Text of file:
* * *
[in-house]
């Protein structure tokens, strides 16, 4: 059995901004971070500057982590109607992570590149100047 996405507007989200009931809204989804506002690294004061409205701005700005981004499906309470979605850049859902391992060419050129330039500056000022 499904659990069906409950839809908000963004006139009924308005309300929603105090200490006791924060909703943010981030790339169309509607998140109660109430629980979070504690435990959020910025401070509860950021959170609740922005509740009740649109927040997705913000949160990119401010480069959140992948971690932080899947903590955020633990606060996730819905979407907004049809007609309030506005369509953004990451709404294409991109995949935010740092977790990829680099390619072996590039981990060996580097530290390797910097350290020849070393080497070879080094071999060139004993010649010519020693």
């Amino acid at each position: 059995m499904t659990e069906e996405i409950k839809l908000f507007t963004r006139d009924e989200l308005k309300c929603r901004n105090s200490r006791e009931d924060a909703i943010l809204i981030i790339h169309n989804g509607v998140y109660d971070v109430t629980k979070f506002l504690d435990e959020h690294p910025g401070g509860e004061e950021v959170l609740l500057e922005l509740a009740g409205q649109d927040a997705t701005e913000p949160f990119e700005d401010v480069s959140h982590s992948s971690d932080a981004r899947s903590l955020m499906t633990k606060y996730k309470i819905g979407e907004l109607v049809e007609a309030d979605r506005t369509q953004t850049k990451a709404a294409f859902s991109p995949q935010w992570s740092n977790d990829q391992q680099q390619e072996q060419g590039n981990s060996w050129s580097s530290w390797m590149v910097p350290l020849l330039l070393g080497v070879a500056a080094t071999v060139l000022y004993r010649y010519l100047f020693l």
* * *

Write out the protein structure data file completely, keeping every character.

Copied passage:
[in-house]
């Protein structure tokens, strides 16, 4: 059995901004971070500057982590109607992570590149100047 996405507007989200009931809204989804506002690294004061409205701005700005981004499906309470979605850049859902391992060419050129330039500056000022 499904659990069906409950839809908000963004006139009924308005309300929603105090200490006791924060909703943010981030790339169309509607998140109660109430629980979070504690435990959020910025401070509860950021959170609740922005509740009740649109927040997705913000949160990119401010480069959140992948971690932080899947903590955020633990606060996730819905979407907004049809007609309030506005369509953004990451709404294409991109995949935010740092977790990829680099390619072996590039981990060996580097530290390797910097350290020849070393080497070879080094071999060139004993010649010519020693």
């Amino acid at each position: 059995m499904t659990e069906e996405i409950k839809l908000f507007t963004r006139d009924e989200l308005k309300c929603r901004n105090s200490r006791e009931d924060a909703i943010l809204i981030i790339h169309n989804g509607v998140y109660d971070v109430t629980k979070f506002l504690d435990e959020h690294p910025g401070g509860e004061e950021v959170l609740l500057e922005l509740a009740g409205q649109d927040a997705t701005e913000p949160f990119e700005d401010v480069s959140h982590s992948s971690d932080a981004r899947s903590l955020m499906t633990k606060y996730k309470i819905g979407e907004l109607v049809e007609a309030d979605r506005t369509q953004t850049k990451a709404a294409f859902s991109p995949q935010w992570s740092n977790d990829q391992q680099q390619e072996q060419g590039n981990s060996w050129s580097s530290w390797m590149v910097p350290l020849l330039l070393g080497v070879a500056a080094t071999v060139l000022y004993r010649y010519l100047f020693l």